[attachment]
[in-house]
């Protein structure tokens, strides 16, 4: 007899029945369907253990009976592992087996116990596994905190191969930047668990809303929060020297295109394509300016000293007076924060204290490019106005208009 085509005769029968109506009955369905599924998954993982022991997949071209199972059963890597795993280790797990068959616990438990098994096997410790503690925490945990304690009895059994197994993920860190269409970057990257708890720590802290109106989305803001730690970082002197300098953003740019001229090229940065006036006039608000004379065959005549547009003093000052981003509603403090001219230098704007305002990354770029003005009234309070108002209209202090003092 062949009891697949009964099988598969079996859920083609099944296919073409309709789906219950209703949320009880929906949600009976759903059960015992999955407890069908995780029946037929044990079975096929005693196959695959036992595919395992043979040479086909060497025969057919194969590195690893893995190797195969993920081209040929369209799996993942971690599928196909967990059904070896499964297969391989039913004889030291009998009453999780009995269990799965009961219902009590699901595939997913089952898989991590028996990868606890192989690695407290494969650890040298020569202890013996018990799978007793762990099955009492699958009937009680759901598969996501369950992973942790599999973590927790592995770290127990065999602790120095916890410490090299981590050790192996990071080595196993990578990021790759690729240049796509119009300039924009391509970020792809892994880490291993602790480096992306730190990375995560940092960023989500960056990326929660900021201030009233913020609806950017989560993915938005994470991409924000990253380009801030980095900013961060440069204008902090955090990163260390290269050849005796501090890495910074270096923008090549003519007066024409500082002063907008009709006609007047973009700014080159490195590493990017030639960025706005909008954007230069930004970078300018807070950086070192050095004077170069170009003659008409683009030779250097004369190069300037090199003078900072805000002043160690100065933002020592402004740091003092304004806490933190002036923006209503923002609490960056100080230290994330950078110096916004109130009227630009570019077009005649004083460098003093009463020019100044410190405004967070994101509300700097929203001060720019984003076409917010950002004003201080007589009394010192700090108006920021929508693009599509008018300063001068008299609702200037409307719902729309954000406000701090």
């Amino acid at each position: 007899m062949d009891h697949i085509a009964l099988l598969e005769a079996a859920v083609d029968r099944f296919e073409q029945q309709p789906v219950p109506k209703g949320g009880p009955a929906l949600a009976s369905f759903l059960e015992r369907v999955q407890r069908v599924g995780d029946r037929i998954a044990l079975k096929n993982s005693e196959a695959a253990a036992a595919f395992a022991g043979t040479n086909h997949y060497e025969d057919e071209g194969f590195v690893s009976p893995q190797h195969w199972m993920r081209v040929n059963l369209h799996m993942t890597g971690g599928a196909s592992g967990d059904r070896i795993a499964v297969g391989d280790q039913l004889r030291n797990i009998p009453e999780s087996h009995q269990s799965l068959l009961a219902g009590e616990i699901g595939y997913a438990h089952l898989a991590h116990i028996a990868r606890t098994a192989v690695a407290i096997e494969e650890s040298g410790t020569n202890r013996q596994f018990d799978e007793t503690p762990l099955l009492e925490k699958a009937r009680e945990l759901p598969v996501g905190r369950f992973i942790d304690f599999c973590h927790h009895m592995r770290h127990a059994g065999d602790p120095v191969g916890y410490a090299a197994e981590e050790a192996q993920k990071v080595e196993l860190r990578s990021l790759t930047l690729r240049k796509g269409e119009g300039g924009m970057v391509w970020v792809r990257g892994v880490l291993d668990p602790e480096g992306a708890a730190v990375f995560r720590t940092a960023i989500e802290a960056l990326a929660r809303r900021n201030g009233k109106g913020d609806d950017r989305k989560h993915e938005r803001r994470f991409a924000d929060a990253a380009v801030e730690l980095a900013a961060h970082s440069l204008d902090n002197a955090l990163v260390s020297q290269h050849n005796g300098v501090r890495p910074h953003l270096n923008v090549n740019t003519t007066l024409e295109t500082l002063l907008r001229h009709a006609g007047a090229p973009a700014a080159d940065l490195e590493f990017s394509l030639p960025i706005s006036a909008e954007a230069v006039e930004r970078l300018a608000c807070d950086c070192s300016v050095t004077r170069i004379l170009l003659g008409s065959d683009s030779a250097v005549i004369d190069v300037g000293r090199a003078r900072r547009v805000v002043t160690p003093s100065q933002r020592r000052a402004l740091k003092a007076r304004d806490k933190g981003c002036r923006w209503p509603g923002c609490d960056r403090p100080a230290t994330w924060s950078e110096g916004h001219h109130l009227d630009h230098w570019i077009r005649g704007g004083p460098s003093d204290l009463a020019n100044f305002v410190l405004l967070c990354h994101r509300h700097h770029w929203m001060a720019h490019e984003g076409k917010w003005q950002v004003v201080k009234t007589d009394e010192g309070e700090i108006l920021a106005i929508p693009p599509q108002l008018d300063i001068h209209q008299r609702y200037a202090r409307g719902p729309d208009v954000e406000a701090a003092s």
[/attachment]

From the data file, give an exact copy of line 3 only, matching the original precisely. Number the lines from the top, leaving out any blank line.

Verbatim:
């Amino acid at each position: 007899m062949d009891h697949i085509a009964l099988l598969e005769a079996a859920v083609d029968r099944f296919e073409q029945q309709p789906v219950p109506k209703g949320g009880p009955a929906l949600a009976s369905f759903l059960e015992r369907v999955q407890r069908v599924g995780d029946r037929i998954a044990l079975k096929n993982s005693e196959a695959a253990a036992a595919f395992a022991g043979t040479n086909h997949y060497e025969d057919e071209g194969f590195v690893s009976p893995q190797h195969w199972m993920r081209v040929n059963l369209h799996m993942t890597g971690g599928a196909s592992g967990d059904r070896i795993a499964v297969g391989d280790q039913l004889r030291n797990i009998p009453e999780s087996h009995q269990s799965l068959l009961a219902g009590e616990i699901g595939y997913a438990h089952l898989a991590h116990i028996a990868r606890t098994a192989v690695a407290i096997e494969e650890s040298g410790t020569n202890r013996q596994f018990d799978e007793t503690p762990l099955l009492e925490k699958a009937r009680e945990l759901p598969v996501g905190r369950f992973i942790d304690f599999c973590h927790h009895m592995r770290h127990a059994g065999d602790p120095v191969g916890y410490a090299a197994e981590e050790a192996q993920k990071v080595e196993l860190r990578s990021l790759t930047l690729r240049k796509g269409e119009g300039g924009m970057v391509w970020v792809r990257g892994v880490l291993d668990p602790e480096g992306a708890a730190v990375f995560r720590t940092a960023i989500e802290a960056l990326a929660r809303r900021n201030g009233k109106g913020d609806d950017r989305k989560h993915e938005r803001r994470f991409a924000d929060a990253a380009v801030e730690l980095a900013a961060h970082s440069l204008d902090n002197a955090l990163v260390s020297q290269h050849n005796g300098v501090r890495p910074h953003l270096n923008v090549n740019t003519t007066l024409e295109t500082l002063l907008r001229h009709a006609g007047a090229p973009a700014a080159d940065l490195e590493f990017s394509l030639p960025i706005s006036a909008e954007a230069v006039e930004r970078l300018a608000c807070d950086c070192s300016v050095t004077r170069i004379l170009l003659g008409s065959d683009s030779a250097v005549i004369d190069v300037g000293r090199a003078r900072r547009v805000v002043t160690p003093s100065q933002r020592r000052a402004l740091k003092a007076r304004d806490k933190g981003c002036r923006w209503p509603g923002c609490d960056r403090p100080a230290t994330w924060s950078e110096g916004h001219h109130l009227d630009h230098w570019i077009r005649g704007g004083p460098s003093d204290l009463a020019n100044f305002v410190l405004l967070c990354h994101r509300h700097h770029w929203m001060a720019h490019e984003g076409k917010w003005q950002v004003v201080k009234t007589d009394e010192g309070e700090i108006l920021a106005i929508p693009p599509q108002l008018d300063i001068h209209q008299r609702y200037a202090r409307g719902p729309d208009v954000e406000a701090a003092s």